Vale, Stuart Hollaway and Dale Thistlethwaite
Last New Year’s Eve, I spent the final hours of 2015 watching the sun sink from a warm deck in someone’s backyard. For the first time in years, I was celebrating the year’s end in the company of friends.
It was a small gathering of about 18 people, at a homely house in the suburbs. The garden was planted in vegetables and herbs; and outside the house, hanging pot plants rustled in the hot summer wind. Dinner was a pot luck. Food – oven-baked mushrooms and cheese, big bowls of quinoa salad, barbecued meats and haloumi – loaded the wooden table. We all sat around it on mismatched chairs – laughing, talking, eating. The sun was hot, yes, but this was the most warmth I’d felt in a long while.
As we filled our bellies and basked in the last, slanting light, I remember thinking about who was missing from the group, wondering what our friends Stu and Dale were up to. I remember thinking that when they returned from their mountaineering trip to New Zealand, I would introduce them to my three-month-old daughter. I remember thinking I should have done it sooner, but the ‘black dog’ had gotten the better of me.
A couple of days later, my phone rang. It was my friend Aaron:
“I have some bad news.”
It was not the first time I’d received such a phone call. The last was in 2010, when my friend ‘Egg’ died climbing Mount Aspiring in New Zealand. Death is a natural part of life, but that doesn’t make saying goodbye – or not getting to say goodbye – any easier.
Stu and Dale were last heard from on Tuesday 28 December 2015. They made a radio call while climbing Mount Silberhorn in New Zealand’s Southern Alps. Four days later their bodies were recovered from the steep upper slopes of the mountain. They had died in a fall.
The memorial service held at Wesley College (the school Stu worked at) was formal, but touching. Frustratingly it didn’t give me the closure that I’d hoped for – I’d brought my daughter to the service and spent much of the time worrying about whether or not she would fall asleep and what time I should feed her. I was totally distracted, and even the lively gathering afterwards, held at the Melbourne University Mountaineering Club clubrooms, slid by in the background.
I felt as though I didn’t really attend. The whole experience of losing them was surreal. Their deaths felt fabricated – like one big, horrible joke.
I grappled with this feeling for months.
I couldn’t sleep. I lay awake, staring into the darkness. I wondered what they were thinking in their final moments. I wondered if they knew it was the end. I imagined what they were wearing: likely Stu’s bright orange synthetic jacket and orange helmet with his GoPro camera stuck to the top like a raised feather. Their faces, missing the rouge of life.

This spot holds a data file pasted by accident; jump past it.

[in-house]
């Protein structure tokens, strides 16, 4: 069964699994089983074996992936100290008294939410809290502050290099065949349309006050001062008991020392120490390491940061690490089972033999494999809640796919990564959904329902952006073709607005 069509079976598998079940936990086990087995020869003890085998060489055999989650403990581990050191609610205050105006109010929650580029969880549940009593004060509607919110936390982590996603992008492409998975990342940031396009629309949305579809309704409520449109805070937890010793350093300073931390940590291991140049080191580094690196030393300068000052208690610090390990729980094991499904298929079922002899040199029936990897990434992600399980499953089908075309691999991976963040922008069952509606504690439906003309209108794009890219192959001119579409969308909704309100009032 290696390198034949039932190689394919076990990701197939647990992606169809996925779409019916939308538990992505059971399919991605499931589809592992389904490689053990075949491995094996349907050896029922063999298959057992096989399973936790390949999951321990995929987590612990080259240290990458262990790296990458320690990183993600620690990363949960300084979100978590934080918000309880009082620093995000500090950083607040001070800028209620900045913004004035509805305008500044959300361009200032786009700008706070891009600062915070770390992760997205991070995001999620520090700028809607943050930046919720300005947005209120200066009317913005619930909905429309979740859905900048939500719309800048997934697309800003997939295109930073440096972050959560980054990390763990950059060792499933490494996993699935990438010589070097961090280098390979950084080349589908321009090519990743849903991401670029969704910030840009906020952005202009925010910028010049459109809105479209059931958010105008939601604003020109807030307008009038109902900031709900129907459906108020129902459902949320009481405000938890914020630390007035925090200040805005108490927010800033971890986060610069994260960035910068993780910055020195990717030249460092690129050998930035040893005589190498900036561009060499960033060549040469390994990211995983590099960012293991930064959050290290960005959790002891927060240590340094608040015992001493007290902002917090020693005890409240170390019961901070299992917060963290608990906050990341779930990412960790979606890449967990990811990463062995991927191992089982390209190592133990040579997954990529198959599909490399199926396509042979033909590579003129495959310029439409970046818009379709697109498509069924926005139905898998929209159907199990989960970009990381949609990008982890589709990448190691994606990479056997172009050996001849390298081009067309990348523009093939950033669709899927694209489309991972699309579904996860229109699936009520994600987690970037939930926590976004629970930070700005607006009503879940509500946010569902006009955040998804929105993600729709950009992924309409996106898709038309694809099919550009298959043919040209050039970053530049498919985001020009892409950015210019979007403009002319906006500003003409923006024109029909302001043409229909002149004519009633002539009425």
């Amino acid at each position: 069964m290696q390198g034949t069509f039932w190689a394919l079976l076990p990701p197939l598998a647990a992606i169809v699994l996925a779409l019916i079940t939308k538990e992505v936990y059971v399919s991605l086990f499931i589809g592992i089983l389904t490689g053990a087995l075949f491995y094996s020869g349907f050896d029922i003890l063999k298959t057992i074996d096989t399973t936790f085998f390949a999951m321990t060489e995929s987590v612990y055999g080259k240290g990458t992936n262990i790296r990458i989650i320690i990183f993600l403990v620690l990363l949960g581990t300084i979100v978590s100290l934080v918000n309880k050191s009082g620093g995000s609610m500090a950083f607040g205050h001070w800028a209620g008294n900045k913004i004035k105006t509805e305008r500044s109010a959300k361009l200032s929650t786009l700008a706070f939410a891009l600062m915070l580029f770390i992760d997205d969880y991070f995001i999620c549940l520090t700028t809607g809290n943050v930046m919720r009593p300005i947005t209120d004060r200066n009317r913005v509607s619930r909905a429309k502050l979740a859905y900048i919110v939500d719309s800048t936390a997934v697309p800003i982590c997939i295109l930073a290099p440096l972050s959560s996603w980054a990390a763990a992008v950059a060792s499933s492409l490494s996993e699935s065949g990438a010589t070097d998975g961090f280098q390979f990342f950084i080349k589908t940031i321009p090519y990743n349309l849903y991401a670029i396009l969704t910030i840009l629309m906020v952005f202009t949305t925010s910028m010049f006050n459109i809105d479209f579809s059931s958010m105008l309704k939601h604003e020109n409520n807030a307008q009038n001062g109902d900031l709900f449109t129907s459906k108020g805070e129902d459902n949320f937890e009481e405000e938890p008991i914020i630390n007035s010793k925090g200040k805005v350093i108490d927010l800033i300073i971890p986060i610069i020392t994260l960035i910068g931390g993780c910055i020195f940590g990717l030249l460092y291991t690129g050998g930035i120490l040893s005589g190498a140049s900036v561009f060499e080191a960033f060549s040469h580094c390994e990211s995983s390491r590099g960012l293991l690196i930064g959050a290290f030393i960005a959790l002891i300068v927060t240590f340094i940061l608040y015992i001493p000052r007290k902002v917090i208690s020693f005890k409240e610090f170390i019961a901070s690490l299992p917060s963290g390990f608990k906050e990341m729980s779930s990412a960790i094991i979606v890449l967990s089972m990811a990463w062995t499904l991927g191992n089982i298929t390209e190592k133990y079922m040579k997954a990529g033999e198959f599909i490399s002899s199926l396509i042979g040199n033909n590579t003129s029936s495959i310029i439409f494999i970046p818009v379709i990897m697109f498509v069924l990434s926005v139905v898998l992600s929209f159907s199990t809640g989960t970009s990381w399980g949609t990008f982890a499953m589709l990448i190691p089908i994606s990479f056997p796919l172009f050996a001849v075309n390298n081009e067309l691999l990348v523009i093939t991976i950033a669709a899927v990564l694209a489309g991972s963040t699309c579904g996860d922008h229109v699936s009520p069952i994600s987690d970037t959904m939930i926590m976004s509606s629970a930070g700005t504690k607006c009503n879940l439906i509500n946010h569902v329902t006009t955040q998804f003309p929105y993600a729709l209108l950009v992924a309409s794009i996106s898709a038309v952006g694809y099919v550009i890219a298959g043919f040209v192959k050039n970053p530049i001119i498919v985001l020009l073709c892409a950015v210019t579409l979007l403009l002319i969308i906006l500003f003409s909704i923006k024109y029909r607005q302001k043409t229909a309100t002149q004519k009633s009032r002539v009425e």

At night, as soon as I shut my eyes, my daughter would wake. I’d shuffle into her room, pull her from her cot, and cradle her warm body against mine, feeding and rocking while my thoughts danced around the room.
I started getting pain in my jaw.
I needed to do something to help my grief manifest in a different way. So I settled on putting together an anthology of the best articles they wrote for The Mountaineer (magazine of Melbourne University Mountaineering Club) and The Climber (magazine of New Zealand Alpine Club).
I started in February and now it is July. Because I have a child I had to work on it in the night, bleary-eyed and worn down from the needs of a young baby. The actual anthology part didn’t take long to put together, but the introduction I wrote took hours and hours in my freezing study, staring at a blank computer screen, blowing my nose all over the keyboard, producing five words before calling it a session, sipping tea at the desk and thinking. I wanted to do them justice. To tell the world what it had lost.
For months I tweaked it and tweaked it. I re-read my introduction. I cut long sections and wrote entire new ones. I thought and thought, circling the project like a shark – nibbling, but not committing.
One day, it hit me. I realised that at some point, I had to let it go.
That night I imagined Stu, reassuring me:
“It’s all right, Chelsea. You can let us go.”
At the end, I realised that this anthology was about more than Stu and Dale’s deaths. Yes, there was an undercurrent of themes such as death, the fragility of life, the terror of fickle peaks. But also there was much beauty, awe, wonder and fulfilment. This is not a book about their deaths. It is a book about how they lived.
Available with permission from the Thistlethwaite and Hollaway families.